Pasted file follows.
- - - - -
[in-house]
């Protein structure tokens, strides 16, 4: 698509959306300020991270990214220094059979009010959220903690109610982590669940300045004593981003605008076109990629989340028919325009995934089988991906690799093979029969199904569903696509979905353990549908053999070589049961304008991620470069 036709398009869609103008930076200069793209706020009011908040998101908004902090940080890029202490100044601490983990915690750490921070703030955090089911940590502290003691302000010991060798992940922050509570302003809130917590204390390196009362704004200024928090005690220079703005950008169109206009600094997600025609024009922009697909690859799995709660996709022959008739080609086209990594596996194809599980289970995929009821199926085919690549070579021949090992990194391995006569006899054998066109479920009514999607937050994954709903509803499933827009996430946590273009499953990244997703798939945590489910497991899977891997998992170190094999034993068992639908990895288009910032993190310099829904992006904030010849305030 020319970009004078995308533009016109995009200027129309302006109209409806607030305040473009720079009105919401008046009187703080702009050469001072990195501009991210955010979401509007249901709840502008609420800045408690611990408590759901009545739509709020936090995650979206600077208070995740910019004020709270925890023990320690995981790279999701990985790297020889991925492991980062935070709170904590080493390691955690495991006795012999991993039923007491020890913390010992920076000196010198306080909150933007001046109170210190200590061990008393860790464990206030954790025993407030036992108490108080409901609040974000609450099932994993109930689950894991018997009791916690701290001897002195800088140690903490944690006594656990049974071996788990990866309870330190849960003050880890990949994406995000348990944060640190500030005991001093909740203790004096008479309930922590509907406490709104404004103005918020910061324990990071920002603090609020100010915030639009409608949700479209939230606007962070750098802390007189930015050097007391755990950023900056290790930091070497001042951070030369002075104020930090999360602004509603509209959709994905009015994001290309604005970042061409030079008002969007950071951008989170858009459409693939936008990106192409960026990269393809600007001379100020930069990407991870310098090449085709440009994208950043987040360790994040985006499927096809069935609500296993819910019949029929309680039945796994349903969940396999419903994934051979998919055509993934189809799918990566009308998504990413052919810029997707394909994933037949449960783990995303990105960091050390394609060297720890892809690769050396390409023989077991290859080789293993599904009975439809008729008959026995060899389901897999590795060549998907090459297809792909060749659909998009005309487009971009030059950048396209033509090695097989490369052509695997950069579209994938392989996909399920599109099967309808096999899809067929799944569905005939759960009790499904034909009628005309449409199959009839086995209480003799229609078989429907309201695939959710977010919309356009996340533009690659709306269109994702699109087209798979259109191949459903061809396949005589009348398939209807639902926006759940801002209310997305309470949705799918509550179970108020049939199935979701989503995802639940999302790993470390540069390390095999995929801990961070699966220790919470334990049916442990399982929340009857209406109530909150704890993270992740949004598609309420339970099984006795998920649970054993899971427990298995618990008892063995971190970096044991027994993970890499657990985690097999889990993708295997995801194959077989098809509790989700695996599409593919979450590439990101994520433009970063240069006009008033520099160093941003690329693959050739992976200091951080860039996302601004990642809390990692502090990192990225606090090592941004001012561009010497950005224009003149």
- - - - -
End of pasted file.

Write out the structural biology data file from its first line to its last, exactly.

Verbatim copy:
[in-house]
């Protein structure tokens, strides 16, 4: 698509959306300020991270990214220094059979009010959220903690109610982590669940300045004593981003605008076109990629989340028919325009995934089988991906690799093979029969199904569903696509979905353990549908053999070589049961304008991620470069 036709398009869609103008930076200069793209706020009011908040998101908004902090940080890029202490100044601490983990915690750490921070703030955090089911940590502290003691302000010991060798992940922050509570302003809130917590204390390196009362704004200024928090005690220079703005950008169109206009600094997600025609024009922009697909690859799995709660996709022959008739080609086209990594596996194809599980289970995929009821199926085919690549070579021949090992990194391995006569006899054998066109479920009514999607937050994954709903509803499933827009996430946590273009499953990244997703798939945590489910497991899977891997998992170190094999034993068992639908990895288009910032993190310099829904992006904030010849305030 020319970009004078995308533009016109995009200027129309302006109209409806607030305040473009720079009105919401008046009187703080702009050469001072990195501009991210955010979401509007249901709840502008609420800045408690611990408590759901009545739509709020936090995650979206600077208070995740910019004020709270925890023990320690995981790279999701990985790297020889991925492991980062935070709170904590080493390691955690495991006795012999991993039923007491020890913390010992920076000196010198306080909150933007001046109170210190200590061990008393860790464990206030954790025993407030036992108490108080409901609040974000609450099932994993109930689950894991018997009791916690701290001897002195800088140690903490944690006594656990049974071996788990990866309870330190849960003050880890990949994406995000348990944060640190500030005991001093909740203790004096008479309930922590509907406490709104404004103005918020910061324990990071920002603090609020100010915030639009409608949700479209939230606007962070750098802390007189930015050097007391755990950023900056290790930091070497001042951070030369002075104020930090999360602004509603509209959709994905009015994001290309604005970042061409030079008002969007950071951008989170858009459409693939936008990106192409960026990269393809600007001379100020930069990407991870310098090449085709440009994208950043987040360790994040985006499927096809069935609500296993819910019949029929309680039945796994349903969940396999419903994934051979998919055509993934189809799918990566009308998504990413052919810029997707394909994933037949449960783990995303990105960091050390394609060297720890892809690769050396390409023989077991290859080789293993599904009975439809008729008959026995060899389901897999590795060549998907090459297809792909060749659909998009005309487009971009030059950048396209033509090695097989490369052509695997950069579209994938392989996909399920599109099967309808096999899809067929799944569905005939759960009790499904034909009628005309449409199959009839086995209480003799229609078989429907309201695939959710977010919309356009996340533009690659709306269109994702699109087209798979259109191949459903061809396949005589009348398939209807639902926006759940801002209310997305309470949705799918509550179970108020049939199935979701989503995802639940999302790993470390540069390390095999995929801990961070699966220790919470334990049916442990399982929340009857209406109530909150704890993270992740949004598609309420339970099984006795998920649970054993899971427990298995618990008892063995971190970096044991027994993970890499657990985690097999889990993708295997995801194959077989098809509790989700695996599409593919979450590439990101994520433009970063240069006009008033520099160093941003690329693959050739992976200091951080860039996302601004990642809390990692502090990192990225606090090592941004001012561009010497950005224009003149």